Above is a Count puppet that I bought from the Muppet Stuff store that used to be at Bayshore Shopping Centre, in Ottawa, ON. Being the Muppet freak that I am, I was a regular customer! (The above Elmo and Grover puppets were purchased at the same store.) The tag that came with this Count puppet has a copyright date of 1988, but the puppet was still being sold in 1990, which is when I bought this one. As with the Count doll from 1988, shown above, I've seen a few earlier variations of this puppet, but I like this 1990 version the best. The Count is also my favourite Sesame character. It's difficult to see in the photo but there is a plastic circle "monocle" attached next to his left eye, the same as the above Count doll. The entrance for the puppet is at the bottom unlike many of the other Sesame puppets that Applause was making at the time which have the entrance at the back of the head (see the Elmo puppet, above). The body of this puppet also has some stuffing in it so that it's similar to a doll and can sit up on it's own. One! One very awesome Count puppet! Ah! Ah! Ah! KABOOM! (Remember how Old School Sesame Street always had the thunder and lightning after the Count counted things?!)

Here is a closer look at the hag tags for the Count puppet and Elmo puppet.
 

In addition to the awesome series of Sesame Street mouth puppets, shown above, Applause also made a not-so-awesome series of hand puppets with stuffed heads (non-moving mouths). Here is the ugly Big Bird puppet from this collection. The other characters don't look as bad as this one. I've seen puppets of Bert, Ernie, Oscar and Grover for this series.
 
Here is a very soft and squishy 11 inch Cookie Monster plush toy that was made by Applause. Unfortunately the tag attached on the bottom of the toy doesn't have a date, but it's likely from the late 1988s or early 1990s. The apron is removable and says "Cookies make me happy". As if we didn't know that already! :)
 
This is a 13 inch plush Big Bird plush (9 inches sitting) with the original hang tag and plastic candy cane. It was made by Hasbro/Playskool in 1988. His hat is tacked on at the sides of his head but is otherwise removable. A similar plush Big Bird without the Santa suit was also produced at the same time.
 
I suspect that nobody will be surprised to see this in my collection. This is a very, very, very, very commonly found Ernie cookie jar. It doesn't have a date, makers marks, or any copyright info on it. During the 1980s this cookie jar was available through craft supply shops or pottery supply shops as a craft kit that you could bake in a kiln and paint yourself. Therefore, every one of these is hand painted by novice or semi-professional painters, which is why every time you see one it is painted differently from the last one you saw. There is a general colour scheme to follow, but in many cases people used their imaginations to paint Ernie however they wished, which accounts for some of the bizarre variations you might come across. It's also very likely that due to the popularity of the character, some folks painted these by the dozen on a home-made production line for sale at craft fairs, and so on, using more or less the same colours. In any case, the true origin of this cookie jar is a mystery to me! Regardless of how common they are, if you can find one that is painted well it makes for a nice (and inexpensive) addition to a Muppet collection. Personally, I think these cookie jars are awesome. I keep this one on the counter in the kitchen! Below, I've shown the cookie jar with the lid off.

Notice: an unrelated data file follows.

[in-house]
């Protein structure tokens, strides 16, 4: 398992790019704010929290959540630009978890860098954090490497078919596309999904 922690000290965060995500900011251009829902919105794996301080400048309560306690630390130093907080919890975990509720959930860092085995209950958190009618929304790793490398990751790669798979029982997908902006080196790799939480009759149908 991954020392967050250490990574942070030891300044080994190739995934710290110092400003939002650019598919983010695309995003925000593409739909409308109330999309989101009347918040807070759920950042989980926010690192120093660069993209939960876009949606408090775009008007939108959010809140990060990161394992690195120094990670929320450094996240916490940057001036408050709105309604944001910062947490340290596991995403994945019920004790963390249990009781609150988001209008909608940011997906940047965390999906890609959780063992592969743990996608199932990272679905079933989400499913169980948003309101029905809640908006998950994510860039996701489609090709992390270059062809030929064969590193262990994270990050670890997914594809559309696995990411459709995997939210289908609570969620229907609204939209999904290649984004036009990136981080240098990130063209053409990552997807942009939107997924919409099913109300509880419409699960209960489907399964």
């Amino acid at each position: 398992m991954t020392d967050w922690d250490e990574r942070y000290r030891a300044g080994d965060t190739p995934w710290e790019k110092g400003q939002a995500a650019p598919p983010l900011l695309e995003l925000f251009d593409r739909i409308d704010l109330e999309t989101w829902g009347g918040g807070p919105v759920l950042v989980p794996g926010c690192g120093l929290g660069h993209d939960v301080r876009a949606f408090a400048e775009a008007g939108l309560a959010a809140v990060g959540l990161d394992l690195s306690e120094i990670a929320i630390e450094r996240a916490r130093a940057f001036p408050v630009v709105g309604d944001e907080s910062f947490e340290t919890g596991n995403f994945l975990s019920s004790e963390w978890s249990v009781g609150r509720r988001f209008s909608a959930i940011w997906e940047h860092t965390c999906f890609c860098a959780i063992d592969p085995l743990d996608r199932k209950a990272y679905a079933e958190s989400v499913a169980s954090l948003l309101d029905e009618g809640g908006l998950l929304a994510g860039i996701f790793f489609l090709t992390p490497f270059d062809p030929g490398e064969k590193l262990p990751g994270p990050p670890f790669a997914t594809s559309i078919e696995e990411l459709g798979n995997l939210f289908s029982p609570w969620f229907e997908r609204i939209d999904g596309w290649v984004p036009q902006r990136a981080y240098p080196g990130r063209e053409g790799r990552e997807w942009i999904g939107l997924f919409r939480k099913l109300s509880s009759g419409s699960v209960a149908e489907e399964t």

In the late 1980s and early 1990s, toy company Illco produced a wide rage of Sesame Street products. This is a larger sized wind-up toy car with soft rubber figures of Ernie, Oscar, and Big Bird attached. The figures are reminiscent of the Tara Toy finger puppets that were made earlier on in the 1980s (shown above). When the car drives along, Ernie and Oscar move up and down together as Big Bird moves in the opposite direction, up or down. This one is missing the crank that is needed to wind up the toy. Below is a view of the other side.